How does milk turn into cheese?

How does milk turn into cheese?

Much of the food we eat started out as something else. Bread comes from wheat, ketchup comes from tomatoes and cheese and butter come from milk. The process by which these foods are created is often a mystery to children, and by experimenting with making their own versions of these foods, they can begin to understand and have a greater appreciation for the fuel they are putting into their bodies.


Suggested Materials

Skim milk
Lemon juice
Coffee filters or cheesecloth
Clear 9 – 16 ounce plastic cups (4 cups per team)
Rubber bands
Plastic spoons
Measuring cups


Make some cheese ahead of time so you are familiar with the process. See Make it Happen instructions.


For this activity, teams will each need 2 empty cups, 1 rubber band, 1 coffee filter or small piece of cheesecloth and a spoon. Prepare small cups of lemon juice and vinegar for each team (just a couple of teaspoons per cup).


Opening Discussion
Ask your students to name as many different foods as they can that are made with milk. How do they think milk is turned into those foods? If cheese is not listed, you should mention it and ask kids to name all of the different kinds of cheese they know of. How are some of these cheeses different from each other (flavor, color, hard or soft, etc.)?


The Challenge
Can you make your own cheese?


Doing the Activity
You may want to demonstrate this process to your students before having them attempt it.
Divide your class into teams of 2 or 3.
Measure ¼ cup of skim milk into one of the plastic cups.
If using eyedroppers (recommended), add a few drops of lemon juice to the milk. Do you notice anything happening? Keep adding drops until you see lots of clumping. If you are using spoons, add 1 spoonful of lemon juice and observe what happens (1 spoonful should be enough).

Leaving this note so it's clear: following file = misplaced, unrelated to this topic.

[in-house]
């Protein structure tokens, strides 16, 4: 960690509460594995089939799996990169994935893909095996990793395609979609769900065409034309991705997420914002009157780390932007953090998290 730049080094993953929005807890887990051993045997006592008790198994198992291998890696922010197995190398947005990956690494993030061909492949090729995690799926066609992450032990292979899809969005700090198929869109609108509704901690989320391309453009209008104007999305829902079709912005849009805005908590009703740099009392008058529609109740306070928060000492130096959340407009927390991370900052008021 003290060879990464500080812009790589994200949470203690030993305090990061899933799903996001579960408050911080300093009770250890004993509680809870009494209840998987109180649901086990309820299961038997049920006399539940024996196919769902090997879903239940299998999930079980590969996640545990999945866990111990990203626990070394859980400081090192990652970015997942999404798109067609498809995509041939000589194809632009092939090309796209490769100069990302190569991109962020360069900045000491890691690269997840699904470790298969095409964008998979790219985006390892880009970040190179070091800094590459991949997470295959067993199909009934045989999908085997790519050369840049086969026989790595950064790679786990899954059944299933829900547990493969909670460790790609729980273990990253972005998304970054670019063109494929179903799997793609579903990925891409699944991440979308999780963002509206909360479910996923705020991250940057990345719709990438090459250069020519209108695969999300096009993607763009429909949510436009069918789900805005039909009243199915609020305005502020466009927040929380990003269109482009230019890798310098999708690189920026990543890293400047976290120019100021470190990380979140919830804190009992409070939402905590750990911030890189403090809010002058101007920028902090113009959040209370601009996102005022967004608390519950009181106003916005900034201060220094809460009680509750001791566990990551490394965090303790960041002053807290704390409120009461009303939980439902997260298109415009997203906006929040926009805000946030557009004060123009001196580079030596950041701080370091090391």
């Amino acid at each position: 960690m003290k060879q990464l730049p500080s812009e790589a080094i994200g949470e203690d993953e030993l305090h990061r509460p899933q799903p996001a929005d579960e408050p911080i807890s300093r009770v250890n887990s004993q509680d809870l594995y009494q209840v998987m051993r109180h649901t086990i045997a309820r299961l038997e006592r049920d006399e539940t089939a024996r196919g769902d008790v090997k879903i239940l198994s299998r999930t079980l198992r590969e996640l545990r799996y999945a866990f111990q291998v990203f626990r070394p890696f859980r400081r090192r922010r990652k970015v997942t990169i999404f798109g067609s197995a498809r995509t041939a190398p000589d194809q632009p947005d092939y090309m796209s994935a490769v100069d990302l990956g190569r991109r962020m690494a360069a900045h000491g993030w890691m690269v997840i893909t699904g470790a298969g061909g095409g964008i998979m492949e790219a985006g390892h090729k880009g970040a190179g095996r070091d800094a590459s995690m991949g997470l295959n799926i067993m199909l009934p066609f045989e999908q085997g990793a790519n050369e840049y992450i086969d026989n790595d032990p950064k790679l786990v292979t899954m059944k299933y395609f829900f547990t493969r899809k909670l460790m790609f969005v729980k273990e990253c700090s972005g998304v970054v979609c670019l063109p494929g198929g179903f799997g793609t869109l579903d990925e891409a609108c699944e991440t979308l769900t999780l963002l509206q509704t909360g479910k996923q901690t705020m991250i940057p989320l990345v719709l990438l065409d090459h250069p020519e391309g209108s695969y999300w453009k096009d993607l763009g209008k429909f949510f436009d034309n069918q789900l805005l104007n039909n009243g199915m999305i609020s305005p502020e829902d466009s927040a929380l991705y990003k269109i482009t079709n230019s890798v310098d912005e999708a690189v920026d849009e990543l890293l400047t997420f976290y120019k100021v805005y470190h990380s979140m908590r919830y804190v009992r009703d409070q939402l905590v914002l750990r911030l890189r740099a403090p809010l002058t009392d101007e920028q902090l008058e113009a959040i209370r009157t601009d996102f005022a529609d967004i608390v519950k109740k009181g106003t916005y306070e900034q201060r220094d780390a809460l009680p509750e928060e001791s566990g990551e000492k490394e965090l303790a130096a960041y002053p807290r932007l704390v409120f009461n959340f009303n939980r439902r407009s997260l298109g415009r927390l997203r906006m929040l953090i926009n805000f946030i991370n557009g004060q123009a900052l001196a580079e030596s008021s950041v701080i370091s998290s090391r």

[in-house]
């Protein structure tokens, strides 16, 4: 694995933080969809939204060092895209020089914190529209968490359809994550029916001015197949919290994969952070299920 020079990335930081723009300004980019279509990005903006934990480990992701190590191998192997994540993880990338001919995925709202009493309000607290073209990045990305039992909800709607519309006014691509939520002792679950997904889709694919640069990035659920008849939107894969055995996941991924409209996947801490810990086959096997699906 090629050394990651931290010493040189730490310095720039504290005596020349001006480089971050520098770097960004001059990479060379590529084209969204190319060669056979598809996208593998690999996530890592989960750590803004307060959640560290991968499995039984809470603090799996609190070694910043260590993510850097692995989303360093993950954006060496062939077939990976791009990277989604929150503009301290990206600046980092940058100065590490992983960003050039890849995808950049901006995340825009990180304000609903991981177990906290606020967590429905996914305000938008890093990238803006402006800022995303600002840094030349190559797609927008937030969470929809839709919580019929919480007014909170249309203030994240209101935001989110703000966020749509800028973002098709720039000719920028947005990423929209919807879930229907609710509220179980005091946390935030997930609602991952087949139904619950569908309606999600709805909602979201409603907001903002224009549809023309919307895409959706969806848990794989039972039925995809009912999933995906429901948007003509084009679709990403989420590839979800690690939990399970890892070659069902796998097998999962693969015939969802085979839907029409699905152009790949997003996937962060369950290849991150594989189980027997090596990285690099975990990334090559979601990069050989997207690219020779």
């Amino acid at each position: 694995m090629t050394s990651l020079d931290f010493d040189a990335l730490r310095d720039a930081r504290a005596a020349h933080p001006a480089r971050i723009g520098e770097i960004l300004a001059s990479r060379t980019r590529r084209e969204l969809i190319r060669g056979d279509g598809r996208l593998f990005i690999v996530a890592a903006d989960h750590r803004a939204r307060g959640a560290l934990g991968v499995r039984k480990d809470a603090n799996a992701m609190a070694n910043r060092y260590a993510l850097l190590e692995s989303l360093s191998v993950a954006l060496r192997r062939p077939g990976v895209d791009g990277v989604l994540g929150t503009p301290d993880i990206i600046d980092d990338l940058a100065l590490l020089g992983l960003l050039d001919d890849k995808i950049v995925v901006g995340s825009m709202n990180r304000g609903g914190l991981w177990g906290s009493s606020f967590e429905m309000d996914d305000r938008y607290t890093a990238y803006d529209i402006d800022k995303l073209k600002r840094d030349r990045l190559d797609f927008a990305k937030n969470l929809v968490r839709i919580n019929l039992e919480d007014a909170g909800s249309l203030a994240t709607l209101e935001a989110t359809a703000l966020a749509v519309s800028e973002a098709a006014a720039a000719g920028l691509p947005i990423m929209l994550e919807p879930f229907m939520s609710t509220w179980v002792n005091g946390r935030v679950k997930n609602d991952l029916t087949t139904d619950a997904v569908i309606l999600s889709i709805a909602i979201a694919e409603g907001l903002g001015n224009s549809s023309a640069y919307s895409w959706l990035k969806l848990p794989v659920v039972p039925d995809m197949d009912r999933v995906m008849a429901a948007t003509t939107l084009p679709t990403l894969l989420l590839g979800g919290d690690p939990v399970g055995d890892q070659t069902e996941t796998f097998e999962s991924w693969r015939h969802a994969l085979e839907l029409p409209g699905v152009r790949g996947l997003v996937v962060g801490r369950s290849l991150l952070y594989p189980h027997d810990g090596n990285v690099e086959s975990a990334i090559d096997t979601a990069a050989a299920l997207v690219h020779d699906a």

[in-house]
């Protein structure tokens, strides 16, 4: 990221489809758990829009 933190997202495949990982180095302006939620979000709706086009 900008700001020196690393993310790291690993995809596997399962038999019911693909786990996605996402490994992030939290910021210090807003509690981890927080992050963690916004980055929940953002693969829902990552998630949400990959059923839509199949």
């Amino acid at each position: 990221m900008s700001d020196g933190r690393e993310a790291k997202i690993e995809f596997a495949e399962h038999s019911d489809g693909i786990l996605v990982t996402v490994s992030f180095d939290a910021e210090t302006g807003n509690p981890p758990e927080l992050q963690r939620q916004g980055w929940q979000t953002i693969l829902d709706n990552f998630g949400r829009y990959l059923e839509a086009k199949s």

Pull a coffee filter or a piece of cheesecloth over an empty cup, then wrap a rubber band around the filter and the cup to keep the filter in place. Pour the milk/lemon mixture slowly through the filter into the cup.
Once most of the liquid has dripped into the cup below, remove the rubber band and carefully take the filter off of the top of the cup without spilling what’s on the filter. Very gently bunch the filter up and squeeze into the cup any liquid that is still inside the bunched-up filter, sort of like gently squeezing a sponge.
Open the filter back up and examine what is inside. What do you notice? Does it remind you of anything? Take a taste—what does it taste like?

Let’s Talk About It
After every team has made some cheese, stop your students and bring them together to share their observations with each other. What did they notice? How did the cheese taste? This discussion should last no more than a few minutes.


Build On What They Talked About
Have each team try making cheese with vinegar. Does it take more or less vinegar than it did lemon juice to make cheese? How does this cheese taste?



Explain that the liquid that filters through into the cup in the cheese activity is called whey. The cheese is also known as curds.
Try making cheese out of any other juices you can think of. More acidic juices will make the best cheeses.